Skin color is determined by pigment (melanin) made by specialized cells in the skin called melanocytes. The amount and type of melanin determines a person's skin color.
Melanin gives color to the skin, hair, and the iris of the eyes. Levels of melanin depend on race and amount of sunlight exposure. Sun exposure increases melanin production in order to protect the skin against harmful ultraviolet rays. In addition, hormonal changes can affect melanin production.
The Division of Dermatology at Children's National Health System continues to expand services as more families seek our expertise in the diagnosis and treatment of disorders of the skin, hair, and nails.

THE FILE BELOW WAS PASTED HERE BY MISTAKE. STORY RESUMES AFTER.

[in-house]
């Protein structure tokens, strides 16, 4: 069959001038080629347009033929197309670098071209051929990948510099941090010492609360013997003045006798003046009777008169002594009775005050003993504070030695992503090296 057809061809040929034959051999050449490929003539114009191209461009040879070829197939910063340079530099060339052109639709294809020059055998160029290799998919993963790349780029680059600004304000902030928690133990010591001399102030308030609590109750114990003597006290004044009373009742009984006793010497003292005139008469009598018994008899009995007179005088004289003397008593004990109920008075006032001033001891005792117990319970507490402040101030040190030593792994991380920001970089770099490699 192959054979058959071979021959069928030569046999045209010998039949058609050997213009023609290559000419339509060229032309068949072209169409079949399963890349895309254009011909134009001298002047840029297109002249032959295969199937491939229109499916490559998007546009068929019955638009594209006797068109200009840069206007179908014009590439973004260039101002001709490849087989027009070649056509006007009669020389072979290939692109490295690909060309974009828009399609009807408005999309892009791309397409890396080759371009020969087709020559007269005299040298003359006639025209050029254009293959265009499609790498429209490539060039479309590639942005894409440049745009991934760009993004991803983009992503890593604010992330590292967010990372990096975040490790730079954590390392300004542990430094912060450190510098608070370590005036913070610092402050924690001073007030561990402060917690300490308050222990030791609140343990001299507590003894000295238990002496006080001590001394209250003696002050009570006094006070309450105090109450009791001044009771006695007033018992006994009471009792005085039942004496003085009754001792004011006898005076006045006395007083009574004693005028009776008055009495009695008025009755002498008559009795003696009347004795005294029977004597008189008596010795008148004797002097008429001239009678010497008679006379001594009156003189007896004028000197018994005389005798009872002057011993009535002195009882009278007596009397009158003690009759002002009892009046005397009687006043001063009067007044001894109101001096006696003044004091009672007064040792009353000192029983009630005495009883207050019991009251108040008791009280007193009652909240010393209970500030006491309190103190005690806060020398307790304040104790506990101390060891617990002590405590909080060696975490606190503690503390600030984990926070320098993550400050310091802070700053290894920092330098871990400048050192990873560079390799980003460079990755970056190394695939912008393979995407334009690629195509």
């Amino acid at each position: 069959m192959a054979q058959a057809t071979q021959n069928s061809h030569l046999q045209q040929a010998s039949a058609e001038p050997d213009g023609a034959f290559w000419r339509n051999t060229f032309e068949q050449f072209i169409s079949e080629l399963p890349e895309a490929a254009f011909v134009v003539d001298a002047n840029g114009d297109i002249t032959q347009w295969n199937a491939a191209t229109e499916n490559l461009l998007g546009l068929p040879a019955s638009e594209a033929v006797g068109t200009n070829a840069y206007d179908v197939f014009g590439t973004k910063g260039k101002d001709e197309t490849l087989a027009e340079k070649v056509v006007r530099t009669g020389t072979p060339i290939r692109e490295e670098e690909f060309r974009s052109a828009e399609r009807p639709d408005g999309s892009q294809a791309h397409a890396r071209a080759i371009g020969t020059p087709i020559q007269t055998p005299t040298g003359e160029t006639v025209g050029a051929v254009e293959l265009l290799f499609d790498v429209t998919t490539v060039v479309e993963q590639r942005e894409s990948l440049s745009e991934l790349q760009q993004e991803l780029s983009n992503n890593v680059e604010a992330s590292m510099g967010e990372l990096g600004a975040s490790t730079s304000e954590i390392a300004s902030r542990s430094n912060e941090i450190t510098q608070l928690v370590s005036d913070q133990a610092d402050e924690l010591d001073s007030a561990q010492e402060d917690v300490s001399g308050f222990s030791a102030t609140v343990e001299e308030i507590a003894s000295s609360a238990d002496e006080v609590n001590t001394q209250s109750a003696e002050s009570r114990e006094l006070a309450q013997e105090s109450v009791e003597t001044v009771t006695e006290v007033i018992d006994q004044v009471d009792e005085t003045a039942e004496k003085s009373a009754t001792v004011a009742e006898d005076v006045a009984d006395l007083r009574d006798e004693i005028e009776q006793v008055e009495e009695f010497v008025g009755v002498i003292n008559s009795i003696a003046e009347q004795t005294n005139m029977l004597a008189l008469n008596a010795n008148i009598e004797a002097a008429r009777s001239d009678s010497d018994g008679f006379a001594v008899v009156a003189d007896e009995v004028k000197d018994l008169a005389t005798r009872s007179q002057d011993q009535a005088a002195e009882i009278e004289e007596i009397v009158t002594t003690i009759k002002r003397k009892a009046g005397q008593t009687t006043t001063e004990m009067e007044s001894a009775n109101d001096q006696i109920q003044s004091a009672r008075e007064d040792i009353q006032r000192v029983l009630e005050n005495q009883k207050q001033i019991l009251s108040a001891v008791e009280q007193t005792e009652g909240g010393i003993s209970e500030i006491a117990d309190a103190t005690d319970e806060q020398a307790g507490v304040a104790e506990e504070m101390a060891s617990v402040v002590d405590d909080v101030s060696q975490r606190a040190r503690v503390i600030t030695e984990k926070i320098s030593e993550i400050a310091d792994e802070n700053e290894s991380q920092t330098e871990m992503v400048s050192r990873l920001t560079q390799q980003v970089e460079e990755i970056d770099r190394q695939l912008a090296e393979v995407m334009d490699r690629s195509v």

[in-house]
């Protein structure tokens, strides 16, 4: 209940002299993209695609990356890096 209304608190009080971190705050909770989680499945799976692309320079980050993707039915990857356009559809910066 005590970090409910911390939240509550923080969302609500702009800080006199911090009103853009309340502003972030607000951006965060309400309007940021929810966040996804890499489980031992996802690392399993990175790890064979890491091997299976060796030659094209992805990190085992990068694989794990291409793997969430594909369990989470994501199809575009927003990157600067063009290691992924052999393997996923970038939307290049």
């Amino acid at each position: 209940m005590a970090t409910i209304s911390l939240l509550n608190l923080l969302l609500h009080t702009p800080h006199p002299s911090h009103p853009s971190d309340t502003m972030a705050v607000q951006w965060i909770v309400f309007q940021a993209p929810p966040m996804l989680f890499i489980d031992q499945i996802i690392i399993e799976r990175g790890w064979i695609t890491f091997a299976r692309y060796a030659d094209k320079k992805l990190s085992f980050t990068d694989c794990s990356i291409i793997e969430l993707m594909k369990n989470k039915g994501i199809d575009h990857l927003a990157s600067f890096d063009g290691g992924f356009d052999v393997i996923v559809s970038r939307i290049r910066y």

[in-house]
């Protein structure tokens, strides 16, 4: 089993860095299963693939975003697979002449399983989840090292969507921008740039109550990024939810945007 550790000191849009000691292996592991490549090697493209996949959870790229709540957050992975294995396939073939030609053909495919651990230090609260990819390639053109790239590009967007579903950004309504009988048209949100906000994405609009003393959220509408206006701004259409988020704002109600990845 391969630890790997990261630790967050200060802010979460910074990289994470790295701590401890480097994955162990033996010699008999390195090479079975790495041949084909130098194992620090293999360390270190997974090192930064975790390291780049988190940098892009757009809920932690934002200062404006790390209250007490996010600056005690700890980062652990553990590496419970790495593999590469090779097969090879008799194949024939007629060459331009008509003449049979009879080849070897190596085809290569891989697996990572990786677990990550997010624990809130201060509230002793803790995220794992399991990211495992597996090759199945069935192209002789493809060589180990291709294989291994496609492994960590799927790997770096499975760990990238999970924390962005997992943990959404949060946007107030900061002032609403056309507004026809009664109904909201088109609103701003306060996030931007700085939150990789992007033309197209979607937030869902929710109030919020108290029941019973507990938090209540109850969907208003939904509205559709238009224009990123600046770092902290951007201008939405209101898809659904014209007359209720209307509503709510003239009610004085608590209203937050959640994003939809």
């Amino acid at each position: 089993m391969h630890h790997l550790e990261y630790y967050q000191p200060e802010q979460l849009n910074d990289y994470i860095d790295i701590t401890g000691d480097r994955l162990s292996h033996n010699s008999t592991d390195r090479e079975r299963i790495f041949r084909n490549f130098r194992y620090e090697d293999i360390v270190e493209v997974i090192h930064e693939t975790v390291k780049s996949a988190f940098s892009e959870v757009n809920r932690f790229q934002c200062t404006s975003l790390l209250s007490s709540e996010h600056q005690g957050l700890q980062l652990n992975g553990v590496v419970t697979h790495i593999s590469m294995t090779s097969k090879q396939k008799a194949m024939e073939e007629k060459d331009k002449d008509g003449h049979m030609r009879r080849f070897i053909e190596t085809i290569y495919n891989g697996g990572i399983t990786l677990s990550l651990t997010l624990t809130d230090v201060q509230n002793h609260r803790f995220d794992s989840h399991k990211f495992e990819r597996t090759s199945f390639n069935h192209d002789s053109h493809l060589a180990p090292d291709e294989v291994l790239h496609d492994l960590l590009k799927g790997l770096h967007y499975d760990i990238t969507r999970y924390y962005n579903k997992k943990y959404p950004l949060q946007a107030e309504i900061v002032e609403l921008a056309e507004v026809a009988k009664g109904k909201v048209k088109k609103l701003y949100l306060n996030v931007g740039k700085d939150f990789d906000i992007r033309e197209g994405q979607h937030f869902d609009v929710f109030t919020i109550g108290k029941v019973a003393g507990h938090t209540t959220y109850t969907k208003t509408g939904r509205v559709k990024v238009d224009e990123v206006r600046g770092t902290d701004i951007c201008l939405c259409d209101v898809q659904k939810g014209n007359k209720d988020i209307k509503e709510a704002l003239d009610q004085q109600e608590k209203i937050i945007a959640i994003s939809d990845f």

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Located within Children's National Health System, the Regional Outpatient Centers' administrative offices support outreach to the community and facilitates hospital department participation in the program. The Regional Outpatient Centers offer Children's specialists in a neighborhood setting around the region.
Seborrheic dermatitis, also known as cradle cap, is characterized by fine white scales on the head and scalp.
Sunburn is a visible reaction of the skin's exposure to ultraviolet (UV) radiation, the invisible rays that are part of sunlight.